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The State of Medical Marijuana in Tennessee
2020 Grade: F
2019-2020 Improvements and Recommendations
While public support in Tennessee for access to medical cannabis grows, Volunteer State lawmakers continue to struggle to pass legislation authorizing legal access. 2019 saw the State Senate debate medical cannabis legislation before the measure was tabled for 2020. This year, comprehensive medical legislation was introduced and later amended to delay legal medical access for Tennesseeans until the federal government reschedules cannabis from Schedule I to Schedule II of the Controlled Substances Act. This work was ultimately abandoned as lawmakers turned to COVID-related emergency measures.
As lawmakers look to 2021 ASA recommends a focus on building out from the state’s limited CBD access program to establish a comprehensive medical cannabis program. Such a program should provide legal protections to patients related to employment, housing, education and family law. The system should also authorize an in-state production system for lab-tested medical cannabis and cannabis products that can be made available to patients at legal retailers. ASA also recommends that lawmakers authorize patients to cultivate cannabis at home to reduce costs to patients.
In 2014, Tennessee legislators passed SB 2531, which changed the definition of marijuana to create a legal exception for the possession and use of low-THC, CBD-rich cannabis oil solely by patients with intractable seizures. The law authorizes a state university to grow and manufacture the oil, which can have no more than 0.9 percent THC. Revisions were made to the law in 2016 clarifying that only patients with a legal recommendation may possess CBD oils with no more than 0.9 percent THC.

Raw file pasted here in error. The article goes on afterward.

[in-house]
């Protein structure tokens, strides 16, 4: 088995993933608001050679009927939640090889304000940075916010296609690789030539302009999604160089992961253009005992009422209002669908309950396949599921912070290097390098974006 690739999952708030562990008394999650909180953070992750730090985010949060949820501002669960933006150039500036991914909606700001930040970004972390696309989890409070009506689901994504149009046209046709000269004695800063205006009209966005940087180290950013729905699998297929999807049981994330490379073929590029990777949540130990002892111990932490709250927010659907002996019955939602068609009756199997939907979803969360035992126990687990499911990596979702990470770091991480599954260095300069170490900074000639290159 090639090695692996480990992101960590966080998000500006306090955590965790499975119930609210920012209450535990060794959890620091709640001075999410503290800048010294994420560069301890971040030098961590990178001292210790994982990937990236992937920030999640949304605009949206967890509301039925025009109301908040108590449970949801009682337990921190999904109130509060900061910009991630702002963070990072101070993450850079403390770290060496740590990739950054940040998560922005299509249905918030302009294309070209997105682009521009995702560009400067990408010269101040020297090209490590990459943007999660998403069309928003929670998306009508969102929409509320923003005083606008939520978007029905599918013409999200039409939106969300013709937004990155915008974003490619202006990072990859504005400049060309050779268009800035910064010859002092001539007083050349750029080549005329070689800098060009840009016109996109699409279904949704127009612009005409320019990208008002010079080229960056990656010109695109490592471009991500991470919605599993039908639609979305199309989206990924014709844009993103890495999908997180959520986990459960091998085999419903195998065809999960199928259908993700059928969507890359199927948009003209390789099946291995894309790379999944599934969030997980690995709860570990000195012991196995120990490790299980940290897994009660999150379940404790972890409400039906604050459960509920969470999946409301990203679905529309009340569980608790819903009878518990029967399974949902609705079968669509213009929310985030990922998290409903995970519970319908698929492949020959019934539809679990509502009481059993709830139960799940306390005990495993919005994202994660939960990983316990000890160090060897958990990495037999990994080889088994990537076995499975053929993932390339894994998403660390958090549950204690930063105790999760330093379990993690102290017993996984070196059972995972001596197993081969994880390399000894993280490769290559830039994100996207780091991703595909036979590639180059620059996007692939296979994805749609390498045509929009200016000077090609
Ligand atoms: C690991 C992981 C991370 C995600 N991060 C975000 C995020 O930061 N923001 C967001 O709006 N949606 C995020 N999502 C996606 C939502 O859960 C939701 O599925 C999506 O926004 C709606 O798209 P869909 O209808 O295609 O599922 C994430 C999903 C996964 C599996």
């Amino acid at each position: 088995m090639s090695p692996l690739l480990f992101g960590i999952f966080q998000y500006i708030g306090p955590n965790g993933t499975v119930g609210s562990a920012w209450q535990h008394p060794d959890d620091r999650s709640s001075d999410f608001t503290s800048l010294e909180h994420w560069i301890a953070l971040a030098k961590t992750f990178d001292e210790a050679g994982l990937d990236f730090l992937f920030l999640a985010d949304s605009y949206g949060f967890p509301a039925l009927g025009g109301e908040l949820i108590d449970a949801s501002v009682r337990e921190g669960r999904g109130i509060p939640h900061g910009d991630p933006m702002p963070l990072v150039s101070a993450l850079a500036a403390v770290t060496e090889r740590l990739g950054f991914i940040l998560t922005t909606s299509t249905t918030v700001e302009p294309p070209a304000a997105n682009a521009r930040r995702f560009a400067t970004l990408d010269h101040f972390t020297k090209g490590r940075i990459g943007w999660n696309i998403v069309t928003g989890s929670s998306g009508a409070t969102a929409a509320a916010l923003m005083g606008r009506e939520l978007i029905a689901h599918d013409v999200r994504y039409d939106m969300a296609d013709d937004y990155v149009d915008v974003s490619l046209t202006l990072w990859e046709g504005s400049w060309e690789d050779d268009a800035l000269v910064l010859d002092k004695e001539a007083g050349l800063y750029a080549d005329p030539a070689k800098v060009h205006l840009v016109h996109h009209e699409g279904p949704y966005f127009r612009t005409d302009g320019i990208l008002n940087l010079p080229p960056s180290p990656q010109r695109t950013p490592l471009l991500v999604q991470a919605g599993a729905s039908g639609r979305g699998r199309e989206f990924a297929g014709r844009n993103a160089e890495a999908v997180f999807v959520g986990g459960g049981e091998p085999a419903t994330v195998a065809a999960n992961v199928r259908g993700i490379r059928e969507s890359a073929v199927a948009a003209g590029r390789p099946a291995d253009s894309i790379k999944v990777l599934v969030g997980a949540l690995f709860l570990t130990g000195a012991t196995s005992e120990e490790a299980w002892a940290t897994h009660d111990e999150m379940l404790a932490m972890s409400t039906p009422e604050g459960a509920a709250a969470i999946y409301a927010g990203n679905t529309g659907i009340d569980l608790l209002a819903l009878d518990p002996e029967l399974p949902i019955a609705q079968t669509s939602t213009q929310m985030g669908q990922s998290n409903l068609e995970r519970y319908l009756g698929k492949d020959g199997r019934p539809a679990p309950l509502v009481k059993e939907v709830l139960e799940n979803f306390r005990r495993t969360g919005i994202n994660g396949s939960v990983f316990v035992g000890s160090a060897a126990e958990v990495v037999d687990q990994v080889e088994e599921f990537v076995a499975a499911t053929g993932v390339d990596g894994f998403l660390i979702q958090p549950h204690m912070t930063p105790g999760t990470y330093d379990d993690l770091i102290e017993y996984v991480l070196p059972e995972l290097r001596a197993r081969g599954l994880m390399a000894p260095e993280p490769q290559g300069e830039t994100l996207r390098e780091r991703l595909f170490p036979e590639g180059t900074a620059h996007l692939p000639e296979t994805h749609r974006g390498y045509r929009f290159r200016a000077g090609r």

In 2017, House Speaker Beth Harwell and Lt. Governor Randy McNally ordered the formation of the legislature’s Joint Ad Hoc Committee on Medical Cannabis to review the impact of medical cannabis in Tennessee. The committee met three times in 2017 before several lawmakers assigned to it organized comprehensive medical access legislation to be introduced in the 2018 legislative session. Unfortunately, that legislative effort was not successful.
Despite minor changes in 2016, Tennessee has failed to make any significant changes to its program, and still lacks a system for in-state production and dispensing, civil protections for patients, and product safety guidelines. Additionally, in 2016, Tennessee had 1,631 individuals die from opioid overdose which could have been mitigated by the state offering a comprehensive medical cannabis program that included chronic pain. Tennessee could also improve its medical cannabis program by avoiding arbitrary limits on THC.
Surveyed patients report feeling frustrated that medical cannabis is illegal in Tennessee, except low THC cannabis for patients with seizures. CBD oil is available, but they question the quality of CBD to which they have access.